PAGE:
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    Quote Originally Posted by hunt_ak View Post
    Care to educate the ignorant on the benefits? Both forcing cone and cylinder throats? I have an idea, but I'll sit back and listen...
    No? OK......

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    Quote Originally Posted by AGL4now View Post
    Question: For my education, I have Carbide Forcing Cones. I assume that a reamer will not cut Carbide, only a diamond grinder.......???
    In what revolvers do you have carbide forcing cones?? Never heard of that! They would be smooth and if to true dims, would be the cats meow but wonder if they could break??
    Is there nothing so sacred on this earth that you aren't willing to kill or die for?



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    Default A newbies response....

    Quote Originally Posted by hunt_ak View Post
    Care to educate the ignorant on the benefits? Both forcing cone and cylinder throats? I have an idea, but I'll sit back and listen...
    Here's what I know in a nutshell as best as I can describe it, I think...

    It starts with bore diameter and slugging the bore. In my Ruger 45 Colts the bore diameter is .451. The cast boolit needs to be .001 larger for best accuracy, so, .452. Which means the cylinder throats should be .4525 so the boolit is guided nicely into the forcing cone and not sized down by to tight of a throat. Ruger 45 throats can be all over the place depending on how old the gun is. Anyway, my RH throats were about .4515 and the SBH were .451 with one being about .450 if I remember right. This means the .452 boolit was getting sized down before entering the barrel and then the shaved of lead gets blasted down the barrel. This results in poorer accuracy and leading, which of course is not desirable either.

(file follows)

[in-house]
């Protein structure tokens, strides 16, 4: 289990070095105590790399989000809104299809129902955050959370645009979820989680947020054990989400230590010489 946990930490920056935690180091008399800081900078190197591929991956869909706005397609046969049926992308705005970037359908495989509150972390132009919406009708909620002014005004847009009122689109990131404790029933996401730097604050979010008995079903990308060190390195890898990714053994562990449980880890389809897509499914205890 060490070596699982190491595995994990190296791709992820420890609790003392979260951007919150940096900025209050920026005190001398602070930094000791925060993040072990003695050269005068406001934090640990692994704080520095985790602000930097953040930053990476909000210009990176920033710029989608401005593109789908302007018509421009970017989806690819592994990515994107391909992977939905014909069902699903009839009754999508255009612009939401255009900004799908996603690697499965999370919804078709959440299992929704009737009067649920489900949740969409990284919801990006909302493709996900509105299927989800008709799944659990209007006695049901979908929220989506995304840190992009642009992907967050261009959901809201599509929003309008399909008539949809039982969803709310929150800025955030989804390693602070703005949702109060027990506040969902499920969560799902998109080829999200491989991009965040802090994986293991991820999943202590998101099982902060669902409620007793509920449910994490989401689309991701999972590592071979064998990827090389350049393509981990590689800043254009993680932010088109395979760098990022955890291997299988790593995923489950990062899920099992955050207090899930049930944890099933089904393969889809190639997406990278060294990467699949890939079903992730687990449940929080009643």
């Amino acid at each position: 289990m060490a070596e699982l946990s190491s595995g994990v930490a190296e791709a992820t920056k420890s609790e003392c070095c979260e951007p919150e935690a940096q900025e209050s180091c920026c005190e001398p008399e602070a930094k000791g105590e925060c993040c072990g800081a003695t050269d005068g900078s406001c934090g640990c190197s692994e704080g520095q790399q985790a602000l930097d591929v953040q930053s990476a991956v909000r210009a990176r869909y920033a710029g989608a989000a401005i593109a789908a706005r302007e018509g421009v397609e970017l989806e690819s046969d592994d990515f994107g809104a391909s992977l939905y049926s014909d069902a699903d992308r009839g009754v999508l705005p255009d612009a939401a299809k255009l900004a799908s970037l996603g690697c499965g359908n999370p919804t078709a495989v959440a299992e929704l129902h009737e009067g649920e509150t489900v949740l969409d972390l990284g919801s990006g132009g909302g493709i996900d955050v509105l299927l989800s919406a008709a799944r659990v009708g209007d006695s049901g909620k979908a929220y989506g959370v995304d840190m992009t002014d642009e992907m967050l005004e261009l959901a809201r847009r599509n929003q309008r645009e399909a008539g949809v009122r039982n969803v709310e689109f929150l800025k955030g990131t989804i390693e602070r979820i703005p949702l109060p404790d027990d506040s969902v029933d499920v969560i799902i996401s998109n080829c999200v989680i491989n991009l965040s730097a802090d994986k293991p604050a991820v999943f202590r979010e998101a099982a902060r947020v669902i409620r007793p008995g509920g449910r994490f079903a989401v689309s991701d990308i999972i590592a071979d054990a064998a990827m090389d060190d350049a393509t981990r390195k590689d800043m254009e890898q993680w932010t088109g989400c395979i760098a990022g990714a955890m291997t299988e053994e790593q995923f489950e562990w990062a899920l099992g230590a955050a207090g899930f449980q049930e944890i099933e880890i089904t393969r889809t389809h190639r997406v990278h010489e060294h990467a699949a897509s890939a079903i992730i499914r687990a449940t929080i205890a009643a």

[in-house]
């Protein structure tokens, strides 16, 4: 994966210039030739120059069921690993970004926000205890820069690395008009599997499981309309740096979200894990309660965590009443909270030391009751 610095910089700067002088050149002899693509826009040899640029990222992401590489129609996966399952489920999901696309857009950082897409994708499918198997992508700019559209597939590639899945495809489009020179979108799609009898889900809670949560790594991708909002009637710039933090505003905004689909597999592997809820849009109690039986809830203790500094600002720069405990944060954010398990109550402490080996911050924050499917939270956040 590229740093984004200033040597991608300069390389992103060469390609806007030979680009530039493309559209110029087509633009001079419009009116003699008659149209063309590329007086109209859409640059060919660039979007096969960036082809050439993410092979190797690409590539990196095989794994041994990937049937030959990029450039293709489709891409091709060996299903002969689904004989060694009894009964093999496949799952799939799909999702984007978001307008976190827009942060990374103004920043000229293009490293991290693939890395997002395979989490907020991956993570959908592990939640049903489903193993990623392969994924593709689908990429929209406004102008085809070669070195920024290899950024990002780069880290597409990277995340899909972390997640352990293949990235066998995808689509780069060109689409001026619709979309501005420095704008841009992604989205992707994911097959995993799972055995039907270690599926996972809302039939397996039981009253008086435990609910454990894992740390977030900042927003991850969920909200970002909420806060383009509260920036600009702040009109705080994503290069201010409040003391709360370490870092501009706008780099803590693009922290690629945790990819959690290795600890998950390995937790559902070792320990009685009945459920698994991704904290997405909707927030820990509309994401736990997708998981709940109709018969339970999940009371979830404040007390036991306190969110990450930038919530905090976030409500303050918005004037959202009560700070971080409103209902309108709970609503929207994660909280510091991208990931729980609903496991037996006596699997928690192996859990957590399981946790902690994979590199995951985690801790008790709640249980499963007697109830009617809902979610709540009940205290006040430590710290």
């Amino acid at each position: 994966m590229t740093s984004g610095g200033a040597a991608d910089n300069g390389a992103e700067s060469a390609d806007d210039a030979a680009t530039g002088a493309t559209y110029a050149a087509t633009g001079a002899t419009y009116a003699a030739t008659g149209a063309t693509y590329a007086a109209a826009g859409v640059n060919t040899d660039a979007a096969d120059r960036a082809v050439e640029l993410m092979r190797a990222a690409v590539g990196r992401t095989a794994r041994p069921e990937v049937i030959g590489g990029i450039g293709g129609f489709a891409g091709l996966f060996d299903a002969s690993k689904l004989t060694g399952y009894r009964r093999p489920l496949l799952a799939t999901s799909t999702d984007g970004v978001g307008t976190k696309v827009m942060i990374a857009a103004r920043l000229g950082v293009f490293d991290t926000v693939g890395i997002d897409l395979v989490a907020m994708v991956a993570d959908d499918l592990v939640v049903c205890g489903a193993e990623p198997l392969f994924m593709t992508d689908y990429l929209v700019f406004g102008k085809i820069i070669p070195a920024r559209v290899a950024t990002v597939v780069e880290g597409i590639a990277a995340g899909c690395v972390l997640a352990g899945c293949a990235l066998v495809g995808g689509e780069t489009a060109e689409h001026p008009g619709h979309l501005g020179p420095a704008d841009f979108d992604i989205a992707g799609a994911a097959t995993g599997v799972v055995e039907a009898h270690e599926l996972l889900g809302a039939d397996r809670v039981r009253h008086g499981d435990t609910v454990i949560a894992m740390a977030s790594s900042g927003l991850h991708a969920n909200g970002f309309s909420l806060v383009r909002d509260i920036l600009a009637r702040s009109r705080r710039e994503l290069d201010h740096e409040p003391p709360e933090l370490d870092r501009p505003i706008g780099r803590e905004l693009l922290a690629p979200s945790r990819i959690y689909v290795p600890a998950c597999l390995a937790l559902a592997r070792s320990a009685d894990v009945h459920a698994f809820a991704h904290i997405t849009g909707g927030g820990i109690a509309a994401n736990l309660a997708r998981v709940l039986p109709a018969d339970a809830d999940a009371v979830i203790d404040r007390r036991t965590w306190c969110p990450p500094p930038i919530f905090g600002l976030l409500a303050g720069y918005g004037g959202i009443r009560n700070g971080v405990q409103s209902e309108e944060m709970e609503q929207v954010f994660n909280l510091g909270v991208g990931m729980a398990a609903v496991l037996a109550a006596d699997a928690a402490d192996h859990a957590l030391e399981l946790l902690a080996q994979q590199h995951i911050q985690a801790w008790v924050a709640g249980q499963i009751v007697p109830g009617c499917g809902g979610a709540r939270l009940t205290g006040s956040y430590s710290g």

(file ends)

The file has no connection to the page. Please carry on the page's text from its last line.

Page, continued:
If a barrel and cylinder is perfectly in line I suppose you would't even need a forcing cone. But, in all but high dollar custom guns that are line bored they aren't. The forcing cone sort of makes up for less than perfect alignment and guides the boolit to the rifling. Ruger forcing cones are 5 degrees, an 11 degree forcing cone allows the boolit to be guided in a gentler/smoother fashion into the barrel. This can help accruracy as well and stop the gun from "spitting" lead that is shaved of when the boolit hits the forcing cone. Then, within the world of the pistoleros I understand there are differences of opinion when it comes to forcing cone depth, angle, etc. But, for all practical purposes it is most widely accepted that an 11 degree forcing cone works best for cast boolits. Particularily wadcutters and SWC/Keith style boolits.

    Whew, I think I just got a brain cramp on that one Others can fill in the blanks, correct me if needed and educate us further. I've only been doing this a couple years and am still learning. It's pretty darn fun that's for sure.
    Last edited by Snyd; 05-13-2010 at 12:12.